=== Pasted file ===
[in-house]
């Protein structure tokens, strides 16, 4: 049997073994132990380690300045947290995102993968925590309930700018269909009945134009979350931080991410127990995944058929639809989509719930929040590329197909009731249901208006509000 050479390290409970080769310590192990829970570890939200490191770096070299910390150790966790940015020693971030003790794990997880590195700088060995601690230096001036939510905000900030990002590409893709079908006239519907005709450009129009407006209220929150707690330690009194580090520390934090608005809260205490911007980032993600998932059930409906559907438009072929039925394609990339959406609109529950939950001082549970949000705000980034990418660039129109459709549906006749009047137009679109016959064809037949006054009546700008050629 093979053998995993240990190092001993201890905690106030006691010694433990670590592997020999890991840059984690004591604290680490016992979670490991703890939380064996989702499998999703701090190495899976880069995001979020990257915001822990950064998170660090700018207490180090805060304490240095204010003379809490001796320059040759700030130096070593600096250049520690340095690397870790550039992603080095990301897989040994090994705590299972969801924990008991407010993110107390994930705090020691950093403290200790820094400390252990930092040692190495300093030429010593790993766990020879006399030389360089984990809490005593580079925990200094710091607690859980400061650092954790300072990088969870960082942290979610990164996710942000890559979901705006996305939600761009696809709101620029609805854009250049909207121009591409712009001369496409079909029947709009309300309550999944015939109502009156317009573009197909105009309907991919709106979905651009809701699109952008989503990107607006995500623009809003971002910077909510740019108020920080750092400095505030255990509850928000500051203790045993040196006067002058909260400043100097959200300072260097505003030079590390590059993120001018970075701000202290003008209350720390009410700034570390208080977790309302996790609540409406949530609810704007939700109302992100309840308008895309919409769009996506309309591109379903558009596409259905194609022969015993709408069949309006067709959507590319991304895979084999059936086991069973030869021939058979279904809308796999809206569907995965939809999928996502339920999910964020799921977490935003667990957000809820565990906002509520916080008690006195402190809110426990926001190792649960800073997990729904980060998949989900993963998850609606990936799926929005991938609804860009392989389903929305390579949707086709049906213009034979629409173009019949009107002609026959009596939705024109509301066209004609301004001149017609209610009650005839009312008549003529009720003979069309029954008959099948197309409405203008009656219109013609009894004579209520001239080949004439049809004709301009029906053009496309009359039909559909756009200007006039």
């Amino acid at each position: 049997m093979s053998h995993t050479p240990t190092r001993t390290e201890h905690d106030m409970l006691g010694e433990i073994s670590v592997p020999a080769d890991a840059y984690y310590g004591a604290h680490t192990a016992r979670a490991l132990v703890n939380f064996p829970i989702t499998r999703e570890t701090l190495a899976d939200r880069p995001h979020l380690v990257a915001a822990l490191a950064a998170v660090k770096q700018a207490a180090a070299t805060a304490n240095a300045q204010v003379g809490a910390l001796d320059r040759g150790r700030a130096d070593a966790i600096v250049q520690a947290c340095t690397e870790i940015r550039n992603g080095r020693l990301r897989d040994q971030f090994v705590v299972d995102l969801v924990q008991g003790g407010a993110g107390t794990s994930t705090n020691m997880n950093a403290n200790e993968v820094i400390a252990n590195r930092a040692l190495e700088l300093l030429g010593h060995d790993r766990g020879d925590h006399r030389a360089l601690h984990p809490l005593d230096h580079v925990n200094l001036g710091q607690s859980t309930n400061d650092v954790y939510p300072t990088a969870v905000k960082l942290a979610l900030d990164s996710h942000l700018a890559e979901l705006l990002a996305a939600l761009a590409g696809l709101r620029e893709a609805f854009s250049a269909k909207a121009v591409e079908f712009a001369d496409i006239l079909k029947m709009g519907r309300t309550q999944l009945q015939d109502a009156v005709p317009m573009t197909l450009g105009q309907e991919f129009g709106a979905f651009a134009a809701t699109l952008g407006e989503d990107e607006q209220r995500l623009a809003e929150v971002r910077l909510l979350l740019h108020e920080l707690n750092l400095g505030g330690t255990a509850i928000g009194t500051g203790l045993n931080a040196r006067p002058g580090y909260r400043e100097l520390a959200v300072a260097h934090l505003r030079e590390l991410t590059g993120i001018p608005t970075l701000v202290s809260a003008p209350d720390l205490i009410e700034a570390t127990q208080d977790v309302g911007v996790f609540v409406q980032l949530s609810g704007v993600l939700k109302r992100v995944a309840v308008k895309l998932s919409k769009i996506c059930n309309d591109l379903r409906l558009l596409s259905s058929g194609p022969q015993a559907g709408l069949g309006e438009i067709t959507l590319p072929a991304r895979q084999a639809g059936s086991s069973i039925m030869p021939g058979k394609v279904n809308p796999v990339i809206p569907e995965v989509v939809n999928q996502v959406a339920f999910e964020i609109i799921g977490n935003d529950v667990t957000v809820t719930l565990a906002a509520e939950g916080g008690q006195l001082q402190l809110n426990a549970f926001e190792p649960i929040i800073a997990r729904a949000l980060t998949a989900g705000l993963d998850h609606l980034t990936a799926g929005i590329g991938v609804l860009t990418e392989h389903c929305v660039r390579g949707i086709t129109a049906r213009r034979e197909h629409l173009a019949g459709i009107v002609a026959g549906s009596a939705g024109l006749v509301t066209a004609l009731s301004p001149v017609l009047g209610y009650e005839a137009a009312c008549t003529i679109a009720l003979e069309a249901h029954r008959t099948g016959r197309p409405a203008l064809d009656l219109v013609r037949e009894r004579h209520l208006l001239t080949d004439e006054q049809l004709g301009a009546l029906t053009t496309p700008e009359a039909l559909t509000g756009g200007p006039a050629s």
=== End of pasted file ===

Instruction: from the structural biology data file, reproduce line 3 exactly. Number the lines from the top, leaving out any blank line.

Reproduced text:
């Amino acid at each position: 049997m093979s053998h995993t050479p240990t190092r001993t390290e201890h905690d106030m409970l006691g010694e433990i073994s670590v592997p020999a080769d890991a840059y984690y310590g004591a604290h680490t192990a016992r979670a490991l132990v703890n939380f064996p829970i989702t499998r999703e570890t701090l190495a899976d939200r880069p995001h979020l380690v990257a915001a822990l490191a950064a998170v660090k770096q700018a207490a180090a070299t805060a304490n240095a300045q204010v003379g809490a910390l001796d320059r040759g150790r700030a130096d070593a966790i600096v250049q520690a947290c340095t690397e870790i940015r550039n992603g080095r020693l990301r897989d040994q971030f090994v705590v299972d995102l969801v924990q008991g003790g407010a993110g107390t794990s994930t705090n020691m997880n950093a403290n200790e993968v820094i400390a252990n590195r930092a040692l190495e700088l300093l030429g010593h060995d790993r766990g020879d925590h006399r030389a360089l601690h984990p809490l005593d230096h580079v925990n200094l001036g710091q607690s859980t309930n400061d650092v954790y939510p300072t990088a969870v905000k960082l942290a979610l900030d990164s996710h942000l700018a890559e979901l705006l990002a996305a939600l761009a590409g696809l709101r620029e893709a609805f854009s250049a269909k909207a121009v591409e079908f712009a001369d496409i006239l079909k029947m709009g519907r309300t309550q999944l009945q015939d109502a009156v005709p317009m573009t197909l450009g105009q309907e991919f129009g709106a979905f651009a134009a809701t699109l952008g407006e989503d990107e607006q209220r995500l623009a809003e929150v971002r910077l909510l979350l740019h108020e920080l707690n750092l400095g505030g330690t255990a509850i928000g009194t500051g203790l045993n931080a040196r006067p002058g580090y909260r400043e100097l520390a959200v300072a260097h934090l505003r030079e590390l991410t590059g993120i001018p608005t970075l701000v202290s809260a003008p209350d720390l205490i009410e700034a570390t127990q208080d977790v309302g911007v996790f609540v409406q980032l949530s609810g704007v993600l939700k109302r992100v995944a309840v308008k895309l998932s919409k769009i996506c059930n309309d591109l379903r409906l558009l596409s259905s058929g194609p022969q015993a559907g709408l069949g309006e438009i067709t959507l590319p072929a991304r895979q084999a639809g059936s086991s069973i039925m030869p021939g058979k394609v279904n809308p796999v990339i809206p569907e995965v989509v939809n999928q996502v959406a339920f999910e964020i609109i799921g977490n935003d529950v667990t957000v809820t719930l565990a906002a509520e939950g916080g008690q006195l001082q402190l809110n426990a549970f926001e190792p649960i929040i800073a997990r729904a949000l980060t998949a989900g705000l993963d998850h609606l980034t990936a799926g929005i590329g991938v609804l860009t990418e392989h389903c929305v660039r390579g949707i086709t129109a049906r213009r034979e197909h629409l173009a019949g459709i009107v002609a026959g549906s009596a939705g024109l006749v509301t066209a004609l009731s301004p001149v017609l009047g209610y009650e005839a137009a009312c008549t003529i679109a009720l003979e069309a249901h029954r008959t099948g016959r197309p409405a203008l064809d009656l219109v013609r037949e009894r004579h209520l208006l001239t080949d004439e006054q049809l004709g301009a009546l029906t053009t496309p700008e009359a039909l559909t509000g756009g200007p006039a050629s």